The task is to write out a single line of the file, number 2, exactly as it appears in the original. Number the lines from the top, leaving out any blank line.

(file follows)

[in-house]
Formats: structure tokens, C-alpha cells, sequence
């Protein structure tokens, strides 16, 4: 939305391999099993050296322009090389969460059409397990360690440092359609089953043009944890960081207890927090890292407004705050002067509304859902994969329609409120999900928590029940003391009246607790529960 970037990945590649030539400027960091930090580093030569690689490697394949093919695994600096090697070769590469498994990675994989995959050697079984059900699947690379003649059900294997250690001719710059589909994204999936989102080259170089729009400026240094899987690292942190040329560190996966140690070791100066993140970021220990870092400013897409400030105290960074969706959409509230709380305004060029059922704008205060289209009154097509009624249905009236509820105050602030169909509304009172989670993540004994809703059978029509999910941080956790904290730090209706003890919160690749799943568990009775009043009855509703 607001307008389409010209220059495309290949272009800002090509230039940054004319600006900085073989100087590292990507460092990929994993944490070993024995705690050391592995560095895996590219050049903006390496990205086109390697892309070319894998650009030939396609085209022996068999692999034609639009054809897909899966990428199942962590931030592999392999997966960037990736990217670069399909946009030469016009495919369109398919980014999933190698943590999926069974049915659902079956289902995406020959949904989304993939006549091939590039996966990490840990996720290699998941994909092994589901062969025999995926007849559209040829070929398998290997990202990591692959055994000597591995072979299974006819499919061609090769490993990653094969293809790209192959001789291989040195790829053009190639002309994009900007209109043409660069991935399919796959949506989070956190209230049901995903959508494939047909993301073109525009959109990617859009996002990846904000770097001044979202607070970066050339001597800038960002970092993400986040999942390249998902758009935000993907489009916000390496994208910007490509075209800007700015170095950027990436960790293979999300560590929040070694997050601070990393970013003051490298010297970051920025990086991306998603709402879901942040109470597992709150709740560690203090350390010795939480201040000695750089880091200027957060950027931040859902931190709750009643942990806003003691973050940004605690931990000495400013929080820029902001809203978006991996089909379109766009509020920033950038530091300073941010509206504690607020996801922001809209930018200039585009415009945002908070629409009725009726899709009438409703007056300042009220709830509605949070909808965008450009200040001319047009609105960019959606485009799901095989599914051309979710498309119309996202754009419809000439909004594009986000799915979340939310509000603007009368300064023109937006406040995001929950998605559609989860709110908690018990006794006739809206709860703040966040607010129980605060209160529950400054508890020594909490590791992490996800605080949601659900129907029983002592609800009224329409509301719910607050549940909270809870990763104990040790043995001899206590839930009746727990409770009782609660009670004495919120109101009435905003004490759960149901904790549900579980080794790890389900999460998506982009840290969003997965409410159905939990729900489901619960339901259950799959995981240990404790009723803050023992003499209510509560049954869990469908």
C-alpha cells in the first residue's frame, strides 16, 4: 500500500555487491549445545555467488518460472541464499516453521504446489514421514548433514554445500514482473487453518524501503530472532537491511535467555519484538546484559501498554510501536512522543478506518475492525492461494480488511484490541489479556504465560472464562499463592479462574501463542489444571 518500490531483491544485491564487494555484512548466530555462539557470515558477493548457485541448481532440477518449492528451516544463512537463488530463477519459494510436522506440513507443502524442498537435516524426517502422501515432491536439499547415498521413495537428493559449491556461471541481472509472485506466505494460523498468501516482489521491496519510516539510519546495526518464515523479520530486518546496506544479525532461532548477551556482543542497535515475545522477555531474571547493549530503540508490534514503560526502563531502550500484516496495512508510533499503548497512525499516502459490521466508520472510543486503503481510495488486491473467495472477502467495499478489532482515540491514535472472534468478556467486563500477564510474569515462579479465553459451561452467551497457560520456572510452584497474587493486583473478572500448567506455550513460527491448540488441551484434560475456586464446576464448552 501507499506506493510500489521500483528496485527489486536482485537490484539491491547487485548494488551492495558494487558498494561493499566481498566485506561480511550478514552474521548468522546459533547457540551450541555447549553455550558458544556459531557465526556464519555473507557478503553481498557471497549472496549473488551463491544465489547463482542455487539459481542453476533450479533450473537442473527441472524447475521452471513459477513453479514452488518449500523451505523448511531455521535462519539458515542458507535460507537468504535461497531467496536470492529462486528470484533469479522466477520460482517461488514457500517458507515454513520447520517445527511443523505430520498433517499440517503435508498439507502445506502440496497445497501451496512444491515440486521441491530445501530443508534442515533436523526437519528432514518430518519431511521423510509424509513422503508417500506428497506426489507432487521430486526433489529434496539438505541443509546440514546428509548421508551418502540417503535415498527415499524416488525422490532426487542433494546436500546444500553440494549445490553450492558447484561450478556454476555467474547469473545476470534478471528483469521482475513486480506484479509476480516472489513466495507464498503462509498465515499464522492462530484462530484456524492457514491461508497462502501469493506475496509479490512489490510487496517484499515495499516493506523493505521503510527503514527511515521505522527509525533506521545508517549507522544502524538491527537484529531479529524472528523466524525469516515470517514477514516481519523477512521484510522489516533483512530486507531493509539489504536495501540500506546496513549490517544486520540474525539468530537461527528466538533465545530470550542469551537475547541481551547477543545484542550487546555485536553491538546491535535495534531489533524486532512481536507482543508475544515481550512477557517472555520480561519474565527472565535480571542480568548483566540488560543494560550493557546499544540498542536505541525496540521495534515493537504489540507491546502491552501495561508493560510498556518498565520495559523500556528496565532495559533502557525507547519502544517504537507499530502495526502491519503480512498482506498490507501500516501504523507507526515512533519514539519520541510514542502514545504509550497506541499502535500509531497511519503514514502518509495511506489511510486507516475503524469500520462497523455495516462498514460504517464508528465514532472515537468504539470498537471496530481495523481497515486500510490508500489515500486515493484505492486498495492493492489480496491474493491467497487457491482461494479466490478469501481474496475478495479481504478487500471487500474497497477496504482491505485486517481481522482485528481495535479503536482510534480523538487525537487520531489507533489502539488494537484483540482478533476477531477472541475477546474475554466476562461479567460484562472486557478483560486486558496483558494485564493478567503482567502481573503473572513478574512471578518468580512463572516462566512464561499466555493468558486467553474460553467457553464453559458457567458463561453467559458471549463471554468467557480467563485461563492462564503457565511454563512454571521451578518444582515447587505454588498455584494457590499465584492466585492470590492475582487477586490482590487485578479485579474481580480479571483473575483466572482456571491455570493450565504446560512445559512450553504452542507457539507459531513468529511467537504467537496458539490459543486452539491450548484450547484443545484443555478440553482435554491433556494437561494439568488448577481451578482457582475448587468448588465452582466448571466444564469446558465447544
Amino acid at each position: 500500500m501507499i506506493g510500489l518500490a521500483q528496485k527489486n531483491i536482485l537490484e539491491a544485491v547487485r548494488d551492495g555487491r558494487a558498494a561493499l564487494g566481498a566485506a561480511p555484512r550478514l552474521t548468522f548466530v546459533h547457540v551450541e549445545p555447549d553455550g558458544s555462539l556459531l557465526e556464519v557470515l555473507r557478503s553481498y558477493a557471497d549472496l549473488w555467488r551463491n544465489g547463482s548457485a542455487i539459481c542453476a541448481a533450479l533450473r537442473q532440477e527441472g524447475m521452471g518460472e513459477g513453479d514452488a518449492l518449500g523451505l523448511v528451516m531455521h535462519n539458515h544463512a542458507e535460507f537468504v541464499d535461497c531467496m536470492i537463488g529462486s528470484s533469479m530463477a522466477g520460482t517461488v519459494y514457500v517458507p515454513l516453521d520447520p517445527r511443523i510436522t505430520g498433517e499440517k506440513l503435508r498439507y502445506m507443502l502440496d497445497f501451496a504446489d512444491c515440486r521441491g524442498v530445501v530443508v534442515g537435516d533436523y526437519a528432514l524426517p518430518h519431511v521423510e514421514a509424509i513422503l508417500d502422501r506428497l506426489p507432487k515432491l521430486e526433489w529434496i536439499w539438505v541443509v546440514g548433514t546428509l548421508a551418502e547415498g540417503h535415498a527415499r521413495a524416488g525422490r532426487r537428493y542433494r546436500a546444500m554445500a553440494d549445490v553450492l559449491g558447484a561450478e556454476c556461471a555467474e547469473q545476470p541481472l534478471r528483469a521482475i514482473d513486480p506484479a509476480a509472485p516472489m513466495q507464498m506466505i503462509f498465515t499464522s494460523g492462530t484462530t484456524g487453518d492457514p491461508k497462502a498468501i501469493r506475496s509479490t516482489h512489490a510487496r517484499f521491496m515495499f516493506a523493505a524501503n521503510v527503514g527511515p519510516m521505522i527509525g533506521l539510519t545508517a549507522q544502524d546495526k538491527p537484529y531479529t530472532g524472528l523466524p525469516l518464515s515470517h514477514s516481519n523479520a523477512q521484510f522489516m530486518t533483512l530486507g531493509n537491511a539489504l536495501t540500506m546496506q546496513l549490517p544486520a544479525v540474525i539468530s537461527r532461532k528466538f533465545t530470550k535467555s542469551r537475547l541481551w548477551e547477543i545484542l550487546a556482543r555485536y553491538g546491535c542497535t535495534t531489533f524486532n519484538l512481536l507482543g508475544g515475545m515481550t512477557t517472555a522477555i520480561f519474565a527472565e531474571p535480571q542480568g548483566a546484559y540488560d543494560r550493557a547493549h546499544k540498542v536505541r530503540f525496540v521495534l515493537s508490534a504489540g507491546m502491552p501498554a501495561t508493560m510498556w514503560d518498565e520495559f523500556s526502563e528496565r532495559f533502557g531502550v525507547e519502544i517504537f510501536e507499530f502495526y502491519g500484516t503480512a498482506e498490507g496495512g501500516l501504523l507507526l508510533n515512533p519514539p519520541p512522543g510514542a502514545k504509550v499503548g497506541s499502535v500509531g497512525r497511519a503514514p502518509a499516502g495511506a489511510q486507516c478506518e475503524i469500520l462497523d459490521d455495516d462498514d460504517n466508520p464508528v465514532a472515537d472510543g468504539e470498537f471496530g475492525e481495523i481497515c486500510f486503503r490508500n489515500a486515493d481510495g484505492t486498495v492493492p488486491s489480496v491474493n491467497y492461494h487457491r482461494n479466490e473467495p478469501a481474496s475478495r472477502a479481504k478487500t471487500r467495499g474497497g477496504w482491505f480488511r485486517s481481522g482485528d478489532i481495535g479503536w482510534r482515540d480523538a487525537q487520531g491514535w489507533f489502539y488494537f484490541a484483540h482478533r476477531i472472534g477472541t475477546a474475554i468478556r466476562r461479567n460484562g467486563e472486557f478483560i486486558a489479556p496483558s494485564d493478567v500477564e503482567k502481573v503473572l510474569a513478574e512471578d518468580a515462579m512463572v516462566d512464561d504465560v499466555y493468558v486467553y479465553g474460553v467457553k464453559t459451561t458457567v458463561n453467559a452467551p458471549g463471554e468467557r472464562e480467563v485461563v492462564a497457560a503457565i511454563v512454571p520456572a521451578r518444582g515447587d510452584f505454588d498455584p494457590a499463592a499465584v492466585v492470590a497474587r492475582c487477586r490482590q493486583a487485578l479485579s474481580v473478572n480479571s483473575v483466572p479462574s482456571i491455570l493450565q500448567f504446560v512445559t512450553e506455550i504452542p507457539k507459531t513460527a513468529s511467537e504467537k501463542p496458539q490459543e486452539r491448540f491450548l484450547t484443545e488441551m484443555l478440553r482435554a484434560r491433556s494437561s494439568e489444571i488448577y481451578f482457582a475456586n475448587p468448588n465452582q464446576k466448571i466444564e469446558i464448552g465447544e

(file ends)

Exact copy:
Formats: structure tokens, C-alpha cells, sequence